Pleurotus is a genus of gilled mushrooms which includes one of the most widely eaten mushrooms, P. ostreatus. Species of Pleurotus may be called oyster, abalone, or tree mushrooms, and are some of the most commonly cultivated edible mushrooms in the world.[1] Pleurotus fungi have also been used in mycoremediation of pollutants, such as petroleum and polycyclic aromatic hydrocarbons.[2][3]

Pleurotus ostreatus
Scientific classification Edit this classification
Domain: Eukaryota
Kingdom: Fungi
Division: Basidiomycota
Class: Agaricomycetes
Order: Agaricales
Family: Pleurotaceae
Genus: Pleurotus
(Fr.) P. Kumm. 1871
Type species
Pleurotus ostreatus
View the Mycomorphbox template that generates the following list
Ecology is saprotrophic
Edibility is choice



The caps may be laterally attached (with no stipe). If there is a stipe, it is normally eccentric and the gills are decurrent along it. The term pleurotoid is used for any mushroom with this general shape.[4]

The spores are smooth and elongated (described as "cylindrical"). Where hyphae meet, they are joined by clamp connections. Pleurotus is not considered to be a bracket fungus, and most of the species are monomitic (with a soft consistency). However, remarkably, P. dryinus can sometimes be dimitic, meaning that it has additional skeletal hyphae, which give it a tougher consistency like bracket fungi.[5]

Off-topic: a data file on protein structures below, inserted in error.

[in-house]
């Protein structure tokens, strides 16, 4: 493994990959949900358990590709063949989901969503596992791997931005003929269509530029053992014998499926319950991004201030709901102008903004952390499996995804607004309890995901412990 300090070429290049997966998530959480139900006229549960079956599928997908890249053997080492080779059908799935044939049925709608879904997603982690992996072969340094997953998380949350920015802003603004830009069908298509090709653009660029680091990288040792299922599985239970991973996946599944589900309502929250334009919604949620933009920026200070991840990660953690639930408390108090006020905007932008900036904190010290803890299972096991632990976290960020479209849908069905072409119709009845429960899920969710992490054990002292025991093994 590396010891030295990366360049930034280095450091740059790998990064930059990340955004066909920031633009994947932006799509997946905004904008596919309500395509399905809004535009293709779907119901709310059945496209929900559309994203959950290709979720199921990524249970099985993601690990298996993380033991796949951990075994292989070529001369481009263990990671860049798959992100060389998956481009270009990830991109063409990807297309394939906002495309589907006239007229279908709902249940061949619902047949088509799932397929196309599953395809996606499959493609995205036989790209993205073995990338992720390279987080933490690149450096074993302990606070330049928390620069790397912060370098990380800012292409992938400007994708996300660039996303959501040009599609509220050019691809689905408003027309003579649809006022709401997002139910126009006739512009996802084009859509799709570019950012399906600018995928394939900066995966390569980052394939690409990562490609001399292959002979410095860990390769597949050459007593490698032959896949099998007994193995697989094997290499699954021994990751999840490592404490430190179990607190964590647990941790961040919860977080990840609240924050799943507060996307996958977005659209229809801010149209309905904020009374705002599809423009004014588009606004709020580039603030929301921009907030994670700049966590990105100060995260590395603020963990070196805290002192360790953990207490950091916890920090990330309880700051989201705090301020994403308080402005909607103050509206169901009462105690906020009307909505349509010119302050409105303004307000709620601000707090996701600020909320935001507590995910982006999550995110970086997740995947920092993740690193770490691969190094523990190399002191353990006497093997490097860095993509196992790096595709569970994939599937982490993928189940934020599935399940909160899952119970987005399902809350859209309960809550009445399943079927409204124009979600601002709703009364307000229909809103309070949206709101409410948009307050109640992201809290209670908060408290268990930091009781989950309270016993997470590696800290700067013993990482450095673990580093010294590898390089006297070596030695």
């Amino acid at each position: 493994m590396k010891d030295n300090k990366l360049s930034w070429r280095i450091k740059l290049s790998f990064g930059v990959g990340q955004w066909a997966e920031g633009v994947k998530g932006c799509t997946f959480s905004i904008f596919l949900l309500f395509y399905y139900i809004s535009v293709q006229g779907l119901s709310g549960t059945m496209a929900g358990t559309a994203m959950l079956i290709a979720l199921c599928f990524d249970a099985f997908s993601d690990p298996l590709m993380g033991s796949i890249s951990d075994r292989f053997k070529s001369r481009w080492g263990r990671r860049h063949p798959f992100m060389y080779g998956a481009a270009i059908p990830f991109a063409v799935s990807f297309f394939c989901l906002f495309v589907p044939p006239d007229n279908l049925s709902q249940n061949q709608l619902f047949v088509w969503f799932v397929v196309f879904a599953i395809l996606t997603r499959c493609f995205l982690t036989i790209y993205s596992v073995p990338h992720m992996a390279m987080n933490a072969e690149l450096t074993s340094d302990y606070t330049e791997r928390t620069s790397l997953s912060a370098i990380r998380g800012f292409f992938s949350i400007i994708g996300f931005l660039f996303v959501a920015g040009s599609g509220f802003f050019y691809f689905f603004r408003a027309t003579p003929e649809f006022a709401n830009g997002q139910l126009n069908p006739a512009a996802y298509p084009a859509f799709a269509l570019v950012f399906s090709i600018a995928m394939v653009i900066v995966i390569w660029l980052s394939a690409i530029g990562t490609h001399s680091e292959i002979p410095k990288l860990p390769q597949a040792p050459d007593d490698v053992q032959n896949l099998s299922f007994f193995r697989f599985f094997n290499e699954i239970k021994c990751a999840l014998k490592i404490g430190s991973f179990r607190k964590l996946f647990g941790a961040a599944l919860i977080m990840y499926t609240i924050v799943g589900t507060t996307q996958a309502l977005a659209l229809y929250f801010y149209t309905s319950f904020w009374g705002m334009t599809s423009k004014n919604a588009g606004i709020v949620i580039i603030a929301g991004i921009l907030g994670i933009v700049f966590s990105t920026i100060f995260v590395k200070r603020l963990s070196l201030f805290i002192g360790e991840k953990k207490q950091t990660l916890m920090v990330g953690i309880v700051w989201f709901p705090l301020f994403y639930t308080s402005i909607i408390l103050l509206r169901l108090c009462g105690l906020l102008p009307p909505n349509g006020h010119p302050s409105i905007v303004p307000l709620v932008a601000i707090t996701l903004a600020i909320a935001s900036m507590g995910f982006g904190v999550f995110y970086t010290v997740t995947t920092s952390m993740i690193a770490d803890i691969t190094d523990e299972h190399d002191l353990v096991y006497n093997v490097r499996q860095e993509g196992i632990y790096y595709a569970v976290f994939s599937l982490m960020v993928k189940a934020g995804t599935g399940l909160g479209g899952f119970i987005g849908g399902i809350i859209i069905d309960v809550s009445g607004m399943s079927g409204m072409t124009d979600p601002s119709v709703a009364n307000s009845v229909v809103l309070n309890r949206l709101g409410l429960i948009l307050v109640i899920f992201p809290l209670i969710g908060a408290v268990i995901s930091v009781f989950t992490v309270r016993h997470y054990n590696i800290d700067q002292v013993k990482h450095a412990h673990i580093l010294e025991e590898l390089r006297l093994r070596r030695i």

In the American Pacific Northwest, oysters can be found from March to May.[6]


P. pulmonarius, Sweden

The classification of species within the genus Pleurotus is difficult due to high phenotypic variability across wide geographic ranges, geographic overlap of species, and ongoing evolution and speciation. Early taxonomic efforts placed the oyster mushrooms within a very broad Agaricus as Agaricus ostreatus (Jacq. 1774). Paul Kummer defined the genus Pleurotus in 1871; since then, the genus has been narrowed with some species reclassified to other genera, such as Favolaschia, Hohenbuehelia, Lentinus, Marasmiellus, Omphalotus, Panellus, Pleurocybella, and Resupinatus. See Singer (1986)[7] for an example of Pleurotus taxonomy based on morphological characteristics.



More recently, molecular phylogenetics has been utilized to determine genetic and evolutionary relationships between groups within the genus, delineating discrete clades.[8][9][10] Pleurotus, along with the closely related genus Hohenbuehelia, has been shown to be monophyletic.[11] Tests of cross-breeding viability between groups have been used to further define which groups are deserving of species rank, as opposed to subspecies, variety, or synonymy. If two groups of morphologically distinct Pleurotus fungi are able to cross-breed and produce fertile offspring, they meet one definition of species. These reproductively discrete groups, referred to as intersterility groups, have begun to be defined in Pleurotus.[9][12] Many binomial names used in literature are now being grouped together as species complexes using this technique, and may change.

Phylogenetic species


The following species list is organized according to 1. phylogenetic clade,[8][10] 2. intersterility group (group number in Roman numerals) or sub-clade,[9][12] and then 3. any older binomial names that have been found to be closely related, reproductively compatible, or synonymous, although they may no longer be taxonomically valid. This list is likely to be incomplete.

P. populinus, Pennsylvania, USA